During the first meeting of the Mason County Commissioners' Court for 2014, the group heard from a representative of PennzSuppress, an Austin company that was conducting a road test the next day on McCulloch County Road 216 (the northern end of what begins in Mason County as Old Voca Road).
The reason that particular road was chosen for testing is that it handles a large volume of traffic from sand trucks traveling to and from three different plant sites in the Voca area. McCulloch County has had ongoing problems with the road developing potholes, eroding at the roadsides, creating large amounts of dust and just generally being very rough to travel for all vehicular traffic. The sand companies have worked with the county to seek solutions, and this test is the latest effort to find a long lasting method of maintaining the roads.
The treatment method involves preparing the road to a "pavement ready" state, eliminating all washboards, ruts and other rough spots. A water truck is then employed to cover the prepared road area with a solution of water and PennzSuppress that permeates the soil and begins a chemical reaction with the small particulate matter in the soil. A second application of the solution is applied a short time later. The road is able to handle vehicle traffic almost immediately, lessening the need for annoying road closures. The treatment does not require ripping the soil or following up treatment with a roller, which also lessens the amount of time that traffic is inconvenienced.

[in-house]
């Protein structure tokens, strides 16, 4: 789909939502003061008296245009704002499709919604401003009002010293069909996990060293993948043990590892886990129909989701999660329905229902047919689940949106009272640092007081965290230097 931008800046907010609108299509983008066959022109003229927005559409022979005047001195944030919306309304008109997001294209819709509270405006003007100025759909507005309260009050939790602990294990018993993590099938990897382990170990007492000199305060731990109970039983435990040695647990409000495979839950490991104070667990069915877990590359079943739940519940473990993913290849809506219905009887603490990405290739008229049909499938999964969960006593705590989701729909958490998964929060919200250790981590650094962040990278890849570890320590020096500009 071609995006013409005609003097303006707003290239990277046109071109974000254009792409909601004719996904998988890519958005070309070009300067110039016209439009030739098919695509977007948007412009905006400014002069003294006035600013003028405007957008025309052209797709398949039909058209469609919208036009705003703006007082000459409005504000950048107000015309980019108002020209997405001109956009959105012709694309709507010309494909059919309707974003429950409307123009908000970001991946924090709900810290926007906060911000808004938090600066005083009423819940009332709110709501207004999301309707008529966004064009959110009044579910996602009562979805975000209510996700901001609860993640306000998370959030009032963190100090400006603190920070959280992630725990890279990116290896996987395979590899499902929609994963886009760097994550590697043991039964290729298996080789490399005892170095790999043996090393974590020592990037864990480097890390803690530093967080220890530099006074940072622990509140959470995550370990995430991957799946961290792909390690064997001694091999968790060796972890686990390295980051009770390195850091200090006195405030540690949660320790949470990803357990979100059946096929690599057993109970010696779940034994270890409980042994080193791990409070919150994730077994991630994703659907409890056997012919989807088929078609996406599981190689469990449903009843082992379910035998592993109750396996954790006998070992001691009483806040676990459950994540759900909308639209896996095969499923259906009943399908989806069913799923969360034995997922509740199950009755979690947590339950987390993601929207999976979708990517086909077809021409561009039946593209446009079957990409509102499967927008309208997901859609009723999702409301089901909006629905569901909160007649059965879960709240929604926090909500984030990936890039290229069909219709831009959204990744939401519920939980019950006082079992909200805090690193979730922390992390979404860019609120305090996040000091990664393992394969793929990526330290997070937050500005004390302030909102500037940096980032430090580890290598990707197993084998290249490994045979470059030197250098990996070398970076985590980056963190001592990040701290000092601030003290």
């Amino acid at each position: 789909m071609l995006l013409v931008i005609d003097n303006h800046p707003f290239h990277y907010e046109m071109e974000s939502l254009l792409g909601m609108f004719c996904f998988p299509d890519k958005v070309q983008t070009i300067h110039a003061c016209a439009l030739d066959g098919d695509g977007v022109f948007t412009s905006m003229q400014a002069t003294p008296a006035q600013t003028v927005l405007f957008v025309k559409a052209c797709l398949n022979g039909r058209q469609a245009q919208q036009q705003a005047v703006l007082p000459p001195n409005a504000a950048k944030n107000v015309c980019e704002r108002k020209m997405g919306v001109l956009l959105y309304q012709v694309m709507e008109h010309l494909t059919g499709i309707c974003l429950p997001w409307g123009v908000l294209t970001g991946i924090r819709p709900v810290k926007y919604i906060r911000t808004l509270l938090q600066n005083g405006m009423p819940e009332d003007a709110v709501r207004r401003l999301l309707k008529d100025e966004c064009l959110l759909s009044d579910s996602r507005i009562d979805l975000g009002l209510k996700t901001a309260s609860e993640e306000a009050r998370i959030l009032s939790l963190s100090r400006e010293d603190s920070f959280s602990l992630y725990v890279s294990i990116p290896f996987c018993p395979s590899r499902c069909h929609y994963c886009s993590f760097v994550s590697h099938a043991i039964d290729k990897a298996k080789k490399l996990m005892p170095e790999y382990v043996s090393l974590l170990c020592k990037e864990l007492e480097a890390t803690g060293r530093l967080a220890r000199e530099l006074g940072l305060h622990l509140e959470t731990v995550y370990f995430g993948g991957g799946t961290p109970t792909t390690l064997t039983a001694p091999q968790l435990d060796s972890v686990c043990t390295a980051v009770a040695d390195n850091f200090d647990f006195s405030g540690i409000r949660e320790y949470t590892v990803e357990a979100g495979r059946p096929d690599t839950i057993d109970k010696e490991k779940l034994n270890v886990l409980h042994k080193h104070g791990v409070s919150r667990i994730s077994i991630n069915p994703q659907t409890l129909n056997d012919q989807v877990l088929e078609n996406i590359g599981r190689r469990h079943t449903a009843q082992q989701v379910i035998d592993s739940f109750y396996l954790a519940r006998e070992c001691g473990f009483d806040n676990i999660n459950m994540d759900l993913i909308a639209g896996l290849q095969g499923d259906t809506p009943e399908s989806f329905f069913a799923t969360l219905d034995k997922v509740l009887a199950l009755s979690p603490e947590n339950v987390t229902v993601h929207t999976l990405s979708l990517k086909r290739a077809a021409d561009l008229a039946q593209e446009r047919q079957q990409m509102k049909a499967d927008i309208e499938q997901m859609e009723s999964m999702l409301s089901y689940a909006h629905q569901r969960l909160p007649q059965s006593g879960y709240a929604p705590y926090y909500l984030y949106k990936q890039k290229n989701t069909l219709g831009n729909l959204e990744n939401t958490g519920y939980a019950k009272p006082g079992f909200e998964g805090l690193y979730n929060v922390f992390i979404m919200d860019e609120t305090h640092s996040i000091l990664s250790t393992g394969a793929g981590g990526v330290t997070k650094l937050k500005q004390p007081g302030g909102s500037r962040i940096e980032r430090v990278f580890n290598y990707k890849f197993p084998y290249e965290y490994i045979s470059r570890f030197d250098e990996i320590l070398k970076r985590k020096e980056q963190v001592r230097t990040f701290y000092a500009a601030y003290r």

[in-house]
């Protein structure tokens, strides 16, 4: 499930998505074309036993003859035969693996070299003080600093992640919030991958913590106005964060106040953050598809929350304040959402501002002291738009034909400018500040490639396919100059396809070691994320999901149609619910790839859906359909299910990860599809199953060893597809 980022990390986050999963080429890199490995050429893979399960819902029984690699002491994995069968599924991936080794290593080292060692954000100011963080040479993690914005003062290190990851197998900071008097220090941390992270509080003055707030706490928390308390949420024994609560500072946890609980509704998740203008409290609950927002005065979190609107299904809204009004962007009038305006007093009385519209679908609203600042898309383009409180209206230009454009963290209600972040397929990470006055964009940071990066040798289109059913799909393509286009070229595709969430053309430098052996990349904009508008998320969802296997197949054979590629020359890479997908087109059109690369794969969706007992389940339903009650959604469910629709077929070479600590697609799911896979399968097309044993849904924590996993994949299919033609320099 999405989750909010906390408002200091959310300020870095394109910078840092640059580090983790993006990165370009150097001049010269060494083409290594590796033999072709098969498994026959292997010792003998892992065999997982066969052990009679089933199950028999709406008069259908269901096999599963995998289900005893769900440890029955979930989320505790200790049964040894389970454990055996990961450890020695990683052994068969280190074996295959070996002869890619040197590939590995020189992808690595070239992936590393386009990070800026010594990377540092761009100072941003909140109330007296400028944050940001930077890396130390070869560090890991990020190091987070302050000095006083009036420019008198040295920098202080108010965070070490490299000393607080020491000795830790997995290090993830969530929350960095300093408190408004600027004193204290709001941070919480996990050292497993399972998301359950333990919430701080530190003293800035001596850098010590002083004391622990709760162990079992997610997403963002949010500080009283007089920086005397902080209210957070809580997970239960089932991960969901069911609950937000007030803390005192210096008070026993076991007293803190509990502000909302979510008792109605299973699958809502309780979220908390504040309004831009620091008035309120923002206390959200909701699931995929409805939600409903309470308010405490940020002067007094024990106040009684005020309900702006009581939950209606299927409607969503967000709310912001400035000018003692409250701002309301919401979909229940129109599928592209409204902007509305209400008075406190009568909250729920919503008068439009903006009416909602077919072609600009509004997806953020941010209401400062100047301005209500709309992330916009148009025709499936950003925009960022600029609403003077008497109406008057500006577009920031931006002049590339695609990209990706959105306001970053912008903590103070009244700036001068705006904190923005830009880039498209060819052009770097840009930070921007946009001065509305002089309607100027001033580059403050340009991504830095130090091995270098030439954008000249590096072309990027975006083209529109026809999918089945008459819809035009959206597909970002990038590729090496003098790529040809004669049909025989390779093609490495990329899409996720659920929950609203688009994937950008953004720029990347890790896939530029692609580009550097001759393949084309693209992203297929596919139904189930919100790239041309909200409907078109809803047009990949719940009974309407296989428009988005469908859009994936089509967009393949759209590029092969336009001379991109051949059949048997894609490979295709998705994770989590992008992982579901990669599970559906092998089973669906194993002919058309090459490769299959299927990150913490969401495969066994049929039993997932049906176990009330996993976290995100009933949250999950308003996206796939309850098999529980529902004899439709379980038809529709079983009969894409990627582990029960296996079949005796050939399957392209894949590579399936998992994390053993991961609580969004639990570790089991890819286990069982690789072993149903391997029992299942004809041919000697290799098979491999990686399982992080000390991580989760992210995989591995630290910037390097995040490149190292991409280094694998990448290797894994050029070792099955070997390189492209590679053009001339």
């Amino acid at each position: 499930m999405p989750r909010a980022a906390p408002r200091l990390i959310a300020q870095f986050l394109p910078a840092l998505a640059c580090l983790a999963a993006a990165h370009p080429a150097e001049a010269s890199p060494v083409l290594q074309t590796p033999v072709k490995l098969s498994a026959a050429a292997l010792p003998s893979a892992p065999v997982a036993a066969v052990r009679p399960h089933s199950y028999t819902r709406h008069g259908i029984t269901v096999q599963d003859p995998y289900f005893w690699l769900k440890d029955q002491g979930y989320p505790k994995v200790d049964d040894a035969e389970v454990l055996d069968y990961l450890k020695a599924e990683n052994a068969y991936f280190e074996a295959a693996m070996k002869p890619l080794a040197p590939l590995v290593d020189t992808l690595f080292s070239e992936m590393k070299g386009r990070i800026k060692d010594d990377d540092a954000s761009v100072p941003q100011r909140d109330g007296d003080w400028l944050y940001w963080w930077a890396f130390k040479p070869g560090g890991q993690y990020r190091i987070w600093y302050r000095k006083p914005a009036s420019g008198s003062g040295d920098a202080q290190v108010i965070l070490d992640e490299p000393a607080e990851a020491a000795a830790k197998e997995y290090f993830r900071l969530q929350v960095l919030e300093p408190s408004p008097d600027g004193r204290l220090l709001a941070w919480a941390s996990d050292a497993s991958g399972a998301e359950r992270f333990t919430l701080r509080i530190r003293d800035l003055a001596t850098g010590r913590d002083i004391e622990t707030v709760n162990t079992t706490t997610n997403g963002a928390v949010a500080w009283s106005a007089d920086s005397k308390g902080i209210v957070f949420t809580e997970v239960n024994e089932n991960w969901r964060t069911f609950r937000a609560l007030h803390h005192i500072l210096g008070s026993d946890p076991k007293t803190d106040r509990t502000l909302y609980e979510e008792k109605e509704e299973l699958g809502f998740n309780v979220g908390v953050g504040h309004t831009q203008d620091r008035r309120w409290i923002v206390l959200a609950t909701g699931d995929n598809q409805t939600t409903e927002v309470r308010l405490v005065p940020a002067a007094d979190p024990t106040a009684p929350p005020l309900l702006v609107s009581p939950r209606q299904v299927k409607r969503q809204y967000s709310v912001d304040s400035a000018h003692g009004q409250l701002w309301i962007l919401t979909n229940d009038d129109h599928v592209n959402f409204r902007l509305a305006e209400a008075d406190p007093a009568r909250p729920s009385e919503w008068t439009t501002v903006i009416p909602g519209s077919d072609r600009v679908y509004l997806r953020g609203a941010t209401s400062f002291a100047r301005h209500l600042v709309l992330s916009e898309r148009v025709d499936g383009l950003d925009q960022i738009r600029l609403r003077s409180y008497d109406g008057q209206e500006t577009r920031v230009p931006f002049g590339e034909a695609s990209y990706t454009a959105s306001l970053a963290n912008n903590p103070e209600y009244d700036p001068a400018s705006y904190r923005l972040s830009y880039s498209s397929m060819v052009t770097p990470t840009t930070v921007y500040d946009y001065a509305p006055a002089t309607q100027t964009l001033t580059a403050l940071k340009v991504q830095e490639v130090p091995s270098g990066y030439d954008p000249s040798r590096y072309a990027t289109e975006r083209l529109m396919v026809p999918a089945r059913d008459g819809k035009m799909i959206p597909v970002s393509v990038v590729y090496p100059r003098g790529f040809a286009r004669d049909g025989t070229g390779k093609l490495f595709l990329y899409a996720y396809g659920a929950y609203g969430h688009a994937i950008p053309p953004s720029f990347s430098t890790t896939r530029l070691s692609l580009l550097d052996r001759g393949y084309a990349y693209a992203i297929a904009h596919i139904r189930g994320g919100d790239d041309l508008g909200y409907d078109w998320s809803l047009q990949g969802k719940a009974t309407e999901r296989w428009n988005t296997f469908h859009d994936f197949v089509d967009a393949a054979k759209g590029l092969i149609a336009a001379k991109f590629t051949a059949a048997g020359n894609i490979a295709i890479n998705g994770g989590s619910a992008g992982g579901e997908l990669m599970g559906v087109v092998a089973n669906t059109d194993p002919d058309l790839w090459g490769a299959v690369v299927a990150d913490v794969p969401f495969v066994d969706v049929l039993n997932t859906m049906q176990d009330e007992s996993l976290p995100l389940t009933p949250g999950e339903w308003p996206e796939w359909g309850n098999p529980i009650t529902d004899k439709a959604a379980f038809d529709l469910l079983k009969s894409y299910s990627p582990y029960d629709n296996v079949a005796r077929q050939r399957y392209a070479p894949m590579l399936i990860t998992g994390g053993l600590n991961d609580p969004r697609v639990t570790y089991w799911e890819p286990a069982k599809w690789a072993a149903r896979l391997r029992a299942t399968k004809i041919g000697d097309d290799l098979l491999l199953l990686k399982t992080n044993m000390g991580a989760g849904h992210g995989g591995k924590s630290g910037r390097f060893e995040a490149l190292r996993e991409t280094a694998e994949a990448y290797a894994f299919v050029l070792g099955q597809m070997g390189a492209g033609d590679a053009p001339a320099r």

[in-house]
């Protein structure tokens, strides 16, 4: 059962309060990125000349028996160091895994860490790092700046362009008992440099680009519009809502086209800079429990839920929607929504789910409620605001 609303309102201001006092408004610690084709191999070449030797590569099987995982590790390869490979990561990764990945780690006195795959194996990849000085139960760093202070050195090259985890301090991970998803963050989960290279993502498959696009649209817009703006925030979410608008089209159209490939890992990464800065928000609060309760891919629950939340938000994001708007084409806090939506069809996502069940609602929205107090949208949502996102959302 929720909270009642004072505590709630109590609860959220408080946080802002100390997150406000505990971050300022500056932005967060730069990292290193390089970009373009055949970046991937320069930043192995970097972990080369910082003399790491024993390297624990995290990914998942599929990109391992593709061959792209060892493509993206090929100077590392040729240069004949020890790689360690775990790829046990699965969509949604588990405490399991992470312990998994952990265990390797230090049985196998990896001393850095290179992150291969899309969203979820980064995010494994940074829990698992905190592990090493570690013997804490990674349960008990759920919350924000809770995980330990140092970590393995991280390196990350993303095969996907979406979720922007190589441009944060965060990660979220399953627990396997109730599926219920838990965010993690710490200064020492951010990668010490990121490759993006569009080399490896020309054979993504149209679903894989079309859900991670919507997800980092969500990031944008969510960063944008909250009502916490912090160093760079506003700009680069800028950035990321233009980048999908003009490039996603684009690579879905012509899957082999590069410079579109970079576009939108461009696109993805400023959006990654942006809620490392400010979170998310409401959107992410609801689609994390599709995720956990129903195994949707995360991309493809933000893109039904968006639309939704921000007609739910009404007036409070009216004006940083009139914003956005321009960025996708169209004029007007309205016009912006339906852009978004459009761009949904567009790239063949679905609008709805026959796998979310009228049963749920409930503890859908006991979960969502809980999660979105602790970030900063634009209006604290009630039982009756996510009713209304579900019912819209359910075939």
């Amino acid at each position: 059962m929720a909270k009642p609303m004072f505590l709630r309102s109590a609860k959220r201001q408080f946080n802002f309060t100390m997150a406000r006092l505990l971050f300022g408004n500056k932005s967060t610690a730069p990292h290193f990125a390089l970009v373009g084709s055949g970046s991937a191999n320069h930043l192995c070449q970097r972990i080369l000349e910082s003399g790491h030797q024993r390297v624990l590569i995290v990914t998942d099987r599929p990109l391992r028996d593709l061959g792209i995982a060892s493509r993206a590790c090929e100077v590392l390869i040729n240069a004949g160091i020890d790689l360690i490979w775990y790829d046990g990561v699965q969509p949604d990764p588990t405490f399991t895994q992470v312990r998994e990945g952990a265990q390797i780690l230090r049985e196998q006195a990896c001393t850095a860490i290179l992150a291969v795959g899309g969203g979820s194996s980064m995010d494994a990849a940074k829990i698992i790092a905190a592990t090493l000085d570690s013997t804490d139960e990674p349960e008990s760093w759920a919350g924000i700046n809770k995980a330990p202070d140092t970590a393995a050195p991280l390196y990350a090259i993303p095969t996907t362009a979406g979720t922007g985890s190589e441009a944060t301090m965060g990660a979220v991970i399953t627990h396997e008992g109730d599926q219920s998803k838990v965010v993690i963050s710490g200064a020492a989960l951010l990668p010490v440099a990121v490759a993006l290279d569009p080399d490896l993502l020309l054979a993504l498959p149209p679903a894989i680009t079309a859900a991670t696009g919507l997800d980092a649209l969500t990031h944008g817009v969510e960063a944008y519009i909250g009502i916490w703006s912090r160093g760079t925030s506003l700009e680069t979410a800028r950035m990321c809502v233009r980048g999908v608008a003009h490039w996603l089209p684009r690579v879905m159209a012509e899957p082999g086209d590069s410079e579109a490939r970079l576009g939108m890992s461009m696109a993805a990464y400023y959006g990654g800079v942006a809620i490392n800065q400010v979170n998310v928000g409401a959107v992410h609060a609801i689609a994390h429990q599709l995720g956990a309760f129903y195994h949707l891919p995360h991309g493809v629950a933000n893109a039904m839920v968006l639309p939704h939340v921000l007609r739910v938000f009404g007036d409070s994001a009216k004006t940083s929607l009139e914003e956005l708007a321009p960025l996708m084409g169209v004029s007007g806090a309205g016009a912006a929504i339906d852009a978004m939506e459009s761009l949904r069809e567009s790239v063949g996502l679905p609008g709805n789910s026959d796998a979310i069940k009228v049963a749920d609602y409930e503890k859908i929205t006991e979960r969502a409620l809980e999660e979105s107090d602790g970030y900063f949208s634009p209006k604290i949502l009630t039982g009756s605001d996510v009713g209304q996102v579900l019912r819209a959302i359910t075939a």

The Mason County Commissioners were invited to observe the treatment of the McCulloch County road on January 14. Additionally, the company representative suggested that the Mason Road Department might want to have their own test on a stretch of road since all types of materials react differently to the treatment solution. The McCulloch County road is primarily caliche while most Mason County roads have a high granite gravel or sand composition.
According to the company representative, once the solution has been applied to the road, the top few inches of the road material bonds together into a material almost as tough as asphalt. With the entire road surface, and the roadsides leading to the ditches, coated with the material, erosion would be reduced, as would washboarding, dust creation and normal road erosion.
The Mason County Commissioners will work with the Road Department and Road Supervisor, Squeaky Farmer, to decide whether to move ahead with their own road test prior to making any commitment to use of PennzSuppress.